ARC (Advance Reading Copy). Published May 14, 2013. HarperTeen. 423 pp.
“Parallel” takes the interesting thought “I wonder what my life would have been like if I didn’t…?” that we’ve all mulled over at some point in our lives. In the movie “It’s a Wonderful Life,” George Bailey gets a chance to see what life would have been like if he’d never been born, and didn’t like what he saw and experienced. In “Parallel,” Abby’s life takes a turn for the weird on her 18th birthday when a parallel world crashes into her known world.
The Abby from the parallel world has a completely different mindset of how to live her high school and collegiate years, as well as who she plans to date. Our known Abby has some scattered memories of the Parallel Abby’s world, but finds that Parallel Abby’s decisions are affecting her life, and not in a good way. When Parallel Abby takes over, Abby has gaps in her memory and finds herself falling in love with the wrong guy, losing her best friend, and on a career path not of her own choosing.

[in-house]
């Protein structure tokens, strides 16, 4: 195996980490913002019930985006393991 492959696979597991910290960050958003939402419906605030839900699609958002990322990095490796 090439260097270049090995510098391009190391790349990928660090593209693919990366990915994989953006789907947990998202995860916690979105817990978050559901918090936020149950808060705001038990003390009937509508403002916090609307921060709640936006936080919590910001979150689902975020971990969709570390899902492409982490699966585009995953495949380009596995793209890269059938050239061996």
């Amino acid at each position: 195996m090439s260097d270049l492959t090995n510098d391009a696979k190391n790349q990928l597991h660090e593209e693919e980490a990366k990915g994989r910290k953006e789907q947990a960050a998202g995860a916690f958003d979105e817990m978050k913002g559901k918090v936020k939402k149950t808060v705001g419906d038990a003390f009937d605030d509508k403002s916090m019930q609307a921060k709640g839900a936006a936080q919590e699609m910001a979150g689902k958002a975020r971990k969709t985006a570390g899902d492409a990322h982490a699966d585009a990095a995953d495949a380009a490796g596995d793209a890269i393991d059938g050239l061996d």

As Parallel Abby’s decisions begin to overtake her life, Abby’s confusion increases. Caught between the love of Parallel Abby’s life, and the love of her own life, Abby has to choose to change her destiny or let Parallel Abby’s life and choices become her own.
I loved the conflict and multiple layers of complexity brought forth by both Abby’s and the supporting characters in “Parallel.” I’m sure students aged 14 and older have also wondered what their lives would’ve been like if they’d made different decisions. “Parallel” will give them the opportunity to explore those thoughts.